HOUSTON, July 6 (UPI) -- Regulators in Texas said the boom in oil and natural gas in the state doesn't mean the industry is using up valuable water resources during a pervasive drought.
U.S. monitors put most of Texas in some state of drought. Local officials and residents worry that oil and gas activity in the state will take vital water supplies away. One well in the Eagle Ford deposit in Texas requires 13 million gallons of water as part of its hydraulic fracturing, or fracking, fluid.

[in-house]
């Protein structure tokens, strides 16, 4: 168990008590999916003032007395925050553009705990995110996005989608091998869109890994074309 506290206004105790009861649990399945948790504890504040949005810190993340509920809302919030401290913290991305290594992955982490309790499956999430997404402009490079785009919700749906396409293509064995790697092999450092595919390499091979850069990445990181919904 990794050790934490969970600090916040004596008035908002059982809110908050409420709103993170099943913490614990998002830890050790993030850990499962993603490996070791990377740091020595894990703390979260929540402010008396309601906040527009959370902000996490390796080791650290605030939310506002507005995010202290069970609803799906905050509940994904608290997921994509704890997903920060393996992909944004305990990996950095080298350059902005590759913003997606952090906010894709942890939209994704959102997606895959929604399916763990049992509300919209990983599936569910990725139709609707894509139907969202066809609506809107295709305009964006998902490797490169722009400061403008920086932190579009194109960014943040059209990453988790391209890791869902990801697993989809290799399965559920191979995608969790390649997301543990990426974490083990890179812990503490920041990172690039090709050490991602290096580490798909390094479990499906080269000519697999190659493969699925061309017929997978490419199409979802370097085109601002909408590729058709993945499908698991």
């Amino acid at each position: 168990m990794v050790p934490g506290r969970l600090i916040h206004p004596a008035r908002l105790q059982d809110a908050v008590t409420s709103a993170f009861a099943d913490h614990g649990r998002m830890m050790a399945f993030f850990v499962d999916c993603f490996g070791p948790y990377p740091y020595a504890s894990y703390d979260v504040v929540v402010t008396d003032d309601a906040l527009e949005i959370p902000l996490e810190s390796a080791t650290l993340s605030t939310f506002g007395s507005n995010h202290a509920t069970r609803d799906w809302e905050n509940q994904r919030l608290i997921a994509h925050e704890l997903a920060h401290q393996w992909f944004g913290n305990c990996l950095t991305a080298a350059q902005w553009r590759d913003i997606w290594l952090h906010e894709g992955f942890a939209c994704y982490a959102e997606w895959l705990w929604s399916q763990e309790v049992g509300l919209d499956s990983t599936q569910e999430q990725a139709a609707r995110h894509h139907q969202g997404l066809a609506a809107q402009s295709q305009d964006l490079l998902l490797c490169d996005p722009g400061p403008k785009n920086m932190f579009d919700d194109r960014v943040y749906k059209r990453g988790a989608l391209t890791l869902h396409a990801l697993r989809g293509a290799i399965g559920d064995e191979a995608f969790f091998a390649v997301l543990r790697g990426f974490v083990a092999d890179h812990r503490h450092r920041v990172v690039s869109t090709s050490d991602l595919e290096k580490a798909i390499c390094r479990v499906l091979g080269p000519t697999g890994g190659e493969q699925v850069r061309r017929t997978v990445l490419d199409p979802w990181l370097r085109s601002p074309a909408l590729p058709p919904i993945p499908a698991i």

Robert Mace, deputy executive administrator at the Texas Water Development Board, told the Platts news service that some households were experiencing declines close to gas company operations.
"We've heard reports of water-level declines," he was quoted as saying.
Oil and gas companies draw on groundwater aquifers for fracking fluid. Drought doesn't have a direct affect on groundwater levels though demand from that source might be higher because of declines in surface water levels.